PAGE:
Topic: Is this an efficient way to use before_filter in application.rb?

I'm trying to find ways to make my application more efficient.  Here, I have a before_filter in the application.rb, which sets vital information for the application.  However, as I'm looking at the log, it seems that these calls are made everytime I go to a page or do anything.  Is there a way to make these more efficient?

# in application.rb
before_filter :set_vital_info

def set_vital_info
  @current_account = Account.find(session[:id]) if @current_account.nil? && session[:id]   
  unless session[:app_current_year]   
    session[:app_current_year] = Configuration.find_by_category('current_year').value
  end
  @current_year = session[:app_current_year]
  @current_version = Configuration.find_by_category('version').value if @current_version.nil?
  @app_email = Configuration.find_by_category('app_email_address').value if @app_email.nil?
  @msg_fade_time= Configuration.find_by_category('msg_fade_time').value if @msg_fade_time.nil?
end

The only alternative I could think of would be storing them in sessions, but I really don't know if that's faster or not.  Anyone know of a more efficient way to do this?  Thanks.

Re: Is this an efficient way to use before_filter in application.rb?

daniel_l wrote:

I'm trying to find ways to make my application more efficient.  Here, I have a before_filter in the application.rb, which sets vital information for the application.  However, as I'm looking at the log, it seems that these calls are made everytime I go to a page or do anything.  Is there a way to make these more efficient?

...

The only alternative I could think of would be storing them in sessions, but I really don't know if that's faster or not.  Anyone know of a more efficient way to do this?  Thanks.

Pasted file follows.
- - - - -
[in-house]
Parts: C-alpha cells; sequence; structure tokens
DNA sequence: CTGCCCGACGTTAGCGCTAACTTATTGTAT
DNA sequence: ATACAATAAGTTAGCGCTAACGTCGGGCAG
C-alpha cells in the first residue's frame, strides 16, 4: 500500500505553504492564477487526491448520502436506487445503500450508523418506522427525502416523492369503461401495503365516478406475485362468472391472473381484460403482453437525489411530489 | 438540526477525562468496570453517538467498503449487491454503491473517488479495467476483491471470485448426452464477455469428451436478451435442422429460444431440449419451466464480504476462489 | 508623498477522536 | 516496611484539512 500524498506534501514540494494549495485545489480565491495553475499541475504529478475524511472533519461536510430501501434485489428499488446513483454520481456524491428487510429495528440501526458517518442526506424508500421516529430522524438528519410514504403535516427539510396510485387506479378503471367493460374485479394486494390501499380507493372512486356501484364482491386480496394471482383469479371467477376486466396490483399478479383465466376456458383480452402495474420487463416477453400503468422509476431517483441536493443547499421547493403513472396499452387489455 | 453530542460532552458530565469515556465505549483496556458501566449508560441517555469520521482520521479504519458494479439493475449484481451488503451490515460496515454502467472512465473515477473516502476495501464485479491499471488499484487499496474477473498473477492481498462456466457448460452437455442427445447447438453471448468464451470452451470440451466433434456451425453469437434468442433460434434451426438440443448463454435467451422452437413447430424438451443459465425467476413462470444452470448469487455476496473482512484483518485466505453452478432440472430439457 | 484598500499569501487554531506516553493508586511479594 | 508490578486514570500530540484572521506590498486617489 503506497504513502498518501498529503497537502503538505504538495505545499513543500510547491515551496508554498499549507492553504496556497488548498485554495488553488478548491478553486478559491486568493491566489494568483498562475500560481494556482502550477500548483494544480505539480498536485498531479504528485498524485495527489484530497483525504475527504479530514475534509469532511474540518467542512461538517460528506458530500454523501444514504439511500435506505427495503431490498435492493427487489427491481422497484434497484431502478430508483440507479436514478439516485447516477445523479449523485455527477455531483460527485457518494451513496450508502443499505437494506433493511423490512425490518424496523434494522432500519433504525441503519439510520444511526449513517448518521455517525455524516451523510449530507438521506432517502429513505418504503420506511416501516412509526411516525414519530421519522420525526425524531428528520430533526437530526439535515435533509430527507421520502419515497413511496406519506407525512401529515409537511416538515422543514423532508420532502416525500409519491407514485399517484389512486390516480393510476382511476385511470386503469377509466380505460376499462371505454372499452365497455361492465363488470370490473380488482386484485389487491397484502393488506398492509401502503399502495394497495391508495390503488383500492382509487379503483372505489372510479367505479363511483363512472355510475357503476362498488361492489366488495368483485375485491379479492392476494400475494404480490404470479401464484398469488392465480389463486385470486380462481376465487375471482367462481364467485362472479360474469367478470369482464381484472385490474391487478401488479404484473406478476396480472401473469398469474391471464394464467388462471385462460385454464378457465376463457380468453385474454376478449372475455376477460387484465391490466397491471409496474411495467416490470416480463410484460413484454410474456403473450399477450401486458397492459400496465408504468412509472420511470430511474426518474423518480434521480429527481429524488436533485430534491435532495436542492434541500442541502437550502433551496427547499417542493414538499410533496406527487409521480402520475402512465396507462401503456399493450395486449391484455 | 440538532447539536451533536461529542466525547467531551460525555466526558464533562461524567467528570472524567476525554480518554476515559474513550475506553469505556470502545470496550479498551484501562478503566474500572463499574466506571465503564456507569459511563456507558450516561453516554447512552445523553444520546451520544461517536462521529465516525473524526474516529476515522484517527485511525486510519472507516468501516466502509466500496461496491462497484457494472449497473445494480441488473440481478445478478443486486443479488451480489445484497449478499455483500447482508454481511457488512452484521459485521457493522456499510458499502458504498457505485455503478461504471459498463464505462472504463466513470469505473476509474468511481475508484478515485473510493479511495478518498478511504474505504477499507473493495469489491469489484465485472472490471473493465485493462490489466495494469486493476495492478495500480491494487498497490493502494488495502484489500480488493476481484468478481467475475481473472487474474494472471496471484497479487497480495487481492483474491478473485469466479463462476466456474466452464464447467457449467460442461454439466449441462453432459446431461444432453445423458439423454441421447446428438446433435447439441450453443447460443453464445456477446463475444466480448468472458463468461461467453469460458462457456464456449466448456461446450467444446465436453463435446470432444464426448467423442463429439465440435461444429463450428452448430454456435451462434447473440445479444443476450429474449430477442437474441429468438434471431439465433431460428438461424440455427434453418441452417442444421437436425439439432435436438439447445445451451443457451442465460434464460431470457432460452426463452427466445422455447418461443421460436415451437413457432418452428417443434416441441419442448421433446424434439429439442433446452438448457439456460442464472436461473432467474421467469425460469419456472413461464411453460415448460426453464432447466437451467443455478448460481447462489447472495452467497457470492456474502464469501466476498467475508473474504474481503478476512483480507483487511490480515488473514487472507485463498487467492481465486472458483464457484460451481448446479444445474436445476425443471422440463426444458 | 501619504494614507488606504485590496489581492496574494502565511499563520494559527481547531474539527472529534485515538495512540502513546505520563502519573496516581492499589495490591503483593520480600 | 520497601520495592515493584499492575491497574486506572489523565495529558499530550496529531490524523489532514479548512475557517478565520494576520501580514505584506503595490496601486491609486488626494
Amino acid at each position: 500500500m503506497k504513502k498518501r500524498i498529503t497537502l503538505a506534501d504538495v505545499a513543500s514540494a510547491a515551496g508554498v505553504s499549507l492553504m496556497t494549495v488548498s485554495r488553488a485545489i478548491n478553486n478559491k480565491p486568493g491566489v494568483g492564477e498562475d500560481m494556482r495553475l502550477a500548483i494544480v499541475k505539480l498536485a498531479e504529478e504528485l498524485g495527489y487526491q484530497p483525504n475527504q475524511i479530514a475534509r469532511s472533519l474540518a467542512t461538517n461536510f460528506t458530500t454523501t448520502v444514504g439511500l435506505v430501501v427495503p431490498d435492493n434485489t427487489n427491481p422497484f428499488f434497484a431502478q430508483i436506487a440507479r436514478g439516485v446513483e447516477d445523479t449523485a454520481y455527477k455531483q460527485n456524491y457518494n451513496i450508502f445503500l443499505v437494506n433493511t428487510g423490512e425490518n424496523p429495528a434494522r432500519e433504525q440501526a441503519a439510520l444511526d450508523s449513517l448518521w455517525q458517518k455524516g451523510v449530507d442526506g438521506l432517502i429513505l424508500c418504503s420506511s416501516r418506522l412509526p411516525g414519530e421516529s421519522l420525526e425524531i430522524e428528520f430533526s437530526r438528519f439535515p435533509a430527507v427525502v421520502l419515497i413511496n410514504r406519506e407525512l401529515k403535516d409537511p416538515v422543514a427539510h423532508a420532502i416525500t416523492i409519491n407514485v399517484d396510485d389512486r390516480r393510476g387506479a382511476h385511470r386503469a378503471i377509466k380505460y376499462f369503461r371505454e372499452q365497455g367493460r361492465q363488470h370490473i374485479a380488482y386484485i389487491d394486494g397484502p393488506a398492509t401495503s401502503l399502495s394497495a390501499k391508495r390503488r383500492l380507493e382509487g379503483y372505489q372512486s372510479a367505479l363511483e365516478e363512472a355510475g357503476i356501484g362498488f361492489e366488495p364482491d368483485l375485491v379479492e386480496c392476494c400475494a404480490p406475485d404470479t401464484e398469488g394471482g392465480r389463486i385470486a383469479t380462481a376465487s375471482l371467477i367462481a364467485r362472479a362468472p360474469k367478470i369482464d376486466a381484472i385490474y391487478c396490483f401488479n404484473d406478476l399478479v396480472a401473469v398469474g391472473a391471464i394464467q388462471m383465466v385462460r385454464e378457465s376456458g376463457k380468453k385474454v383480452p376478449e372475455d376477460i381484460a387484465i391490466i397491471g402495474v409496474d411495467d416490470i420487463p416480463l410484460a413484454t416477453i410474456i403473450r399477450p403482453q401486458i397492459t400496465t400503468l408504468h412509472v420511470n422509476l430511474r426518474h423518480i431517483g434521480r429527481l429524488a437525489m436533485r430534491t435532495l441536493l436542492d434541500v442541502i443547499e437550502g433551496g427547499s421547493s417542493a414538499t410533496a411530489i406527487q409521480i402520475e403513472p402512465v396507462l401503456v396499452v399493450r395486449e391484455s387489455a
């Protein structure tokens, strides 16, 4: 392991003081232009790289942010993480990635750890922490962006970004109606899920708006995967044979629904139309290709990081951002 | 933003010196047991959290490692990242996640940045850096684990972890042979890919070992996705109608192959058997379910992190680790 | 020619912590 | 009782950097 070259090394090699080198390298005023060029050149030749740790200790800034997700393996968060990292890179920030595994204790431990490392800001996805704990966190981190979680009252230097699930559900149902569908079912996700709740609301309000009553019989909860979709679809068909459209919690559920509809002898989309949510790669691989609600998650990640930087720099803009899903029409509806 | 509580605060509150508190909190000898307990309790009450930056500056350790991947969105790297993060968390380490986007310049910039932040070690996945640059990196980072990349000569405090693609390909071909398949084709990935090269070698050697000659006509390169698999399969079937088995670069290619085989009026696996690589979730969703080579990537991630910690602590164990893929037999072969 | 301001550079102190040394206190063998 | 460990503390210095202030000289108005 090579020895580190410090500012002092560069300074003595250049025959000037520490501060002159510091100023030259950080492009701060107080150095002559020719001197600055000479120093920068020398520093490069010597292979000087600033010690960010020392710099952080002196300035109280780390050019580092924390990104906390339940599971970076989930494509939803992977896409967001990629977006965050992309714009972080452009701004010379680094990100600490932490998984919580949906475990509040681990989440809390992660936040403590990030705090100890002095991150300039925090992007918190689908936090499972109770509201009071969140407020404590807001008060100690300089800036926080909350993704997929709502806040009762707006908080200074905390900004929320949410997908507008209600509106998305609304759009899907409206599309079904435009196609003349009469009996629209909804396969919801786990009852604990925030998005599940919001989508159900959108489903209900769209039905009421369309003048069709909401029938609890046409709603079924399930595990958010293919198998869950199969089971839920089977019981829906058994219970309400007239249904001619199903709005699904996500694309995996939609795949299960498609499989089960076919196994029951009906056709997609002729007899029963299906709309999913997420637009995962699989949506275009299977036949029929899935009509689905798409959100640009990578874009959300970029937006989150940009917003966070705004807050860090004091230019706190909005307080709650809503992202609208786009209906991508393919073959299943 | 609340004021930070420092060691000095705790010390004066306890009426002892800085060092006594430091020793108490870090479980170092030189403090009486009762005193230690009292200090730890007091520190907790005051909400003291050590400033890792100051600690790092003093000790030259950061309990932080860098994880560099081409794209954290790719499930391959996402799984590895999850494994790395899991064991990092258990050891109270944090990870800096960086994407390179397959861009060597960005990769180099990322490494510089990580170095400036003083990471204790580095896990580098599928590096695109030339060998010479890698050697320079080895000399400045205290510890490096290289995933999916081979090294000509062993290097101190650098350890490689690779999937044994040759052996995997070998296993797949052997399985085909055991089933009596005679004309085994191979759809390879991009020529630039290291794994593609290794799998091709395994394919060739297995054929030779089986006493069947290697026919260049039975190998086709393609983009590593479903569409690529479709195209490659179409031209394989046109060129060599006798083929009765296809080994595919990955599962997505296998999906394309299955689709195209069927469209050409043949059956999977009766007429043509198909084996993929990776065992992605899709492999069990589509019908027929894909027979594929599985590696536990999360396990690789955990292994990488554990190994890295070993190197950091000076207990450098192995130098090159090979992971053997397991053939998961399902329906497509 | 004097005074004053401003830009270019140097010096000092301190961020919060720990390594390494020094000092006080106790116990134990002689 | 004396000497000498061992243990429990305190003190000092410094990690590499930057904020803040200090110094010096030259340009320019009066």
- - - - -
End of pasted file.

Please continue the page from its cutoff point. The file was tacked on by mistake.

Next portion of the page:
Storing things in the session adds overhead, So to reduce the stress of the overhead its nice to move the session into something thats a bit quicker.

If your storing the session in the cookie then it gets pretty large to send back and forth between the user and the server, and for secure information you should be careful.

If you store it in a memcache you can help boost the speed of the application because it won't have to hit the DB again to get the data, it can pull it from the memcache instead.

You can also store it in the db, and just have one db call to retrieve it.

Memcache is considered one of the faster solutions.

Another option is to start caching DB calls, which you can also store in the memcache with the sessions. That will help speed up the calls if there are lots of repeated DB calls, like on every page load.

You can also store things in a DRb (Distributed Ruby process)  which acts similar, functionally, to how memcache works. DRb will store things in the memory of another ruby process, but its not as versatile as a memcache is.

http://www.railsenvy.com/2007/2/28/rail … g-tutorial

Is pretty good to understand caches and caching solutions.